Quantcast
Environmental News for a Healthier Planet and Life

U.S. Coronavirus Cases Surpass 5 Million, Only 17 Days After Hitting 4 Million

Health + Wellness
U.S. Coronavirus Cases Surpass 5 Million, Only 17 Days After Hitting 4 Million
Medics with Austin-Travis County EMS transport a nursing home resident with coronavirus symptoms on Aug. 3, 2020 in Austin, Texas. John Moore / Getty Images

The U.S. passed five million coronavirus cases on Sunday, according to data from Johns Hopkins University, just 17 days after it hit the four-million case mark.


The number means the U.S. now has more confirmed coronavirus cases than Ireland and Alabama have people, CNN pointed out.

"This is such a sobering number," Vanderbilt University infectious disease professor Dr. William Schaffner told CNN. "That's a huge number of cases and a very large number of hospitalizations and deaths — and more to come. Because over much of this country, this virus is spreading unimpeded because so many folks are not getting with the program to contain it."

The U.S. continues to lead the world with both cases and deaths. It accounts for about a quarter of global cases and 22 percent of global fatalities, according to NPR. The country has seen 162,938 deaths so far, according to Monday morning figures from Johns Hopkins University. The next hardest-hit country, Brazil, has confirmed more than three million cases and 100,000 deaths.

The U.S. response to the virus has been marked by President Donald Trump's repeated dismissals of the severity of the new disease, pushing of unproven treatments and clashes with public health experts, The Associated Press pointed out.

This has diminished the image of the U.S. in Europe, where officials are surprised the country could not manage to curb the outbreak despite having more preparation time before the disease began to spread rapidly on U.S. soil.

"We Italians always saw America as a model," Corriere della Sera columnist Massimo Franco said, according to The Associated Press. "But with this virus we've discovered a country that is very fragile, with bad infrastructure and a public health system that is nonexistent."

The U.S. is currently reporting around 54,000 cases a day. That is down from a mid-July peak of 75,697, according to The New York Times. Still, cases are increasing in almost 20 states, according to The Associated Press, and deaths are increasing in most.

On a national level, the U.S. has reported more than 1,000 deaths a day for the last five days, and has only reported fewer than 1,000 deaths on four days since July 21.

More than 40 percent of U.S. cases have been reported in just five states: California, Florida, Texas, New York and Georgia.

New York, however, which was an early epicenter of the outbreak, has largely gotten the disease under control. Its Saturday positivity rate — the rate of positive results out of total coronavirus tests — was 0.78 percent, the lowest since the pandemic started.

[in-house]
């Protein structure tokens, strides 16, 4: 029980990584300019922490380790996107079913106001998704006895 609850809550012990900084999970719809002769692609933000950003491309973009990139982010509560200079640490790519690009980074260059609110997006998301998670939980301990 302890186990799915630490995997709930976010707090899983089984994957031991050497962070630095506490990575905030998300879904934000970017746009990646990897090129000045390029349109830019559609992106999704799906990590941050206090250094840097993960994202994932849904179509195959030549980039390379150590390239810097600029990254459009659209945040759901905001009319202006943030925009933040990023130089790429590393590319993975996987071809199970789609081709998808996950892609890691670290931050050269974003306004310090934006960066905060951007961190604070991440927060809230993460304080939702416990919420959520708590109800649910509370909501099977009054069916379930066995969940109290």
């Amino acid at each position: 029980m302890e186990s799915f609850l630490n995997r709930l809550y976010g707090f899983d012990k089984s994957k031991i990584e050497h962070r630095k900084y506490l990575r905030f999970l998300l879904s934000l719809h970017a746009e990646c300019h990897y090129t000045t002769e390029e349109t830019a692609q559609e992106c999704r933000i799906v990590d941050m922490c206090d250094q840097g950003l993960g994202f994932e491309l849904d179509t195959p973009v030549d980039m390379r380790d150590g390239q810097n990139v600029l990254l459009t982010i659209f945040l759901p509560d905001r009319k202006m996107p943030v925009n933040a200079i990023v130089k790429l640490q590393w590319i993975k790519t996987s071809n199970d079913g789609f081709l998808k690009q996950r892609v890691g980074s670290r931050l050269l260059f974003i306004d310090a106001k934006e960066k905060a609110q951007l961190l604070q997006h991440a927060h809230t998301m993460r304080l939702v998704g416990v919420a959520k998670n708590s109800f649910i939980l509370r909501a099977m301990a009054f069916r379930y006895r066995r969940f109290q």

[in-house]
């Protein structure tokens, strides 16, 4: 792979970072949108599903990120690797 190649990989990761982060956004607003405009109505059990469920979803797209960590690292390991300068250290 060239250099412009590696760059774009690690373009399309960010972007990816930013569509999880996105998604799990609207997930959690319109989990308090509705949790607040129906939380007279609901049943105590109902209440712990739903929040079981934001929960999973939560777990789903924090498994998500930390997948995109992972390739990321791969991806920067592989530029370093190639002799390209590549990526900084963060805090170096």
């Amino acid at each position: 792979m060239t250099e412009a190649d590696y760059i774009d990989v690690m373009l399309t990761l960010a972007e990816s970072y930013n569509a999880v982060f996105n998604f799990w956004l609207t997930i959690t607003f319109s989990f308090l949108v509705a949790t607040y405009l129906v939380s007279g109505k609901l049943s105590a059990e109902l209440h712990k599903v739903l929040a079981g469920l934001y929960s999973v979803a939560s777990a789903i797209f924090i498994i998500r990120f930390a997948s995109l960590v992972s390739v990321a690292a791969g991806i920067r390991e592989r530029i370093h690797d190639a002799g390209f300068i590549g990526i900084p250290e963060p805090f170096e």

"Our daily numbers remain low and steady, despite increasing infection rates across the country, and even in our region — and we had the lowest one-day positive rate since we started," Gov. Andrew Cuomo said in a statement reported by CNN. "That's an incredible achievement, all thanks to the hard work of New Yorkers."

The other states have not been so successful. Florida reported more than 6,000 new cases for the 13th day in a row Sunday and Texas reported its highest ever seven-day positivity rate, at 19.41 percent.

The states with the most new cases compared to their populations in the past week were Florida, Louisiana and Mississippi, The New York Times reported.

Meanwhile, the University of Washington's Institute for Health Metrics and Evaluation predicted the U.S. would see 300,000 coronavirus deaths by December, NPR reported. That would make COVID-19 the third leading cause of death in the country this year.

Artist's impression of an Othalo community, imagined by architect Julien De Smedt. Othalo

By Victoria Masterson

Using one of the world's problems to solve another is the philosophy behind a Norwegian start-up's mission to develop affordable housing from 100% recycled plastic.

Read More Show Less

EcoWatch Daily Newsletter

Pexels

By Brett Wilkins

Despite acknowledging that the move would lead to an increase in the 500 million to one billion birds that die each year in the United States due to human activity, the Trump administration on Friday published a proposed industry-friendly relaxation of a century-old treaty that protects more than 1,000 avian species.

Read More Show Less

Trending

U.S. returns create about 15 million metric tons of carbon dioxide emissions. manonallard / Getty Images

Many people shop online for everything from clothes to appliances. If they do not like the product, they simply return it. But there's an environmental cost to returns.

Read More Show Less
Climate Envoy John Kerry (L) and President-elect Joseph (R) are seen during Kerry's ceremonial swearing in as Secretary of State on February 6, 2013 in Washington, DC. Alex Wong / Getty Images

By Dolf Gielen and Morgan Bazilian

John Kerry helped bring the world into the Paris climate agreement and expanded America's reputation as a climate leader. That reputation is now in tatters, and President-elect Joe Biden is asking Kerry to rebuild it again – this time as U.S. climate envoy.

Read More Show Less
Scientific integrity is key for protecting the field against attacks. sanjeri / Getty Images

By Maria Caffrey

As we approach the holidays I, like most people, have been reflecting on everything 2020 has given us (or taken away) while starting to look ahead to 2021.

Read More Show Less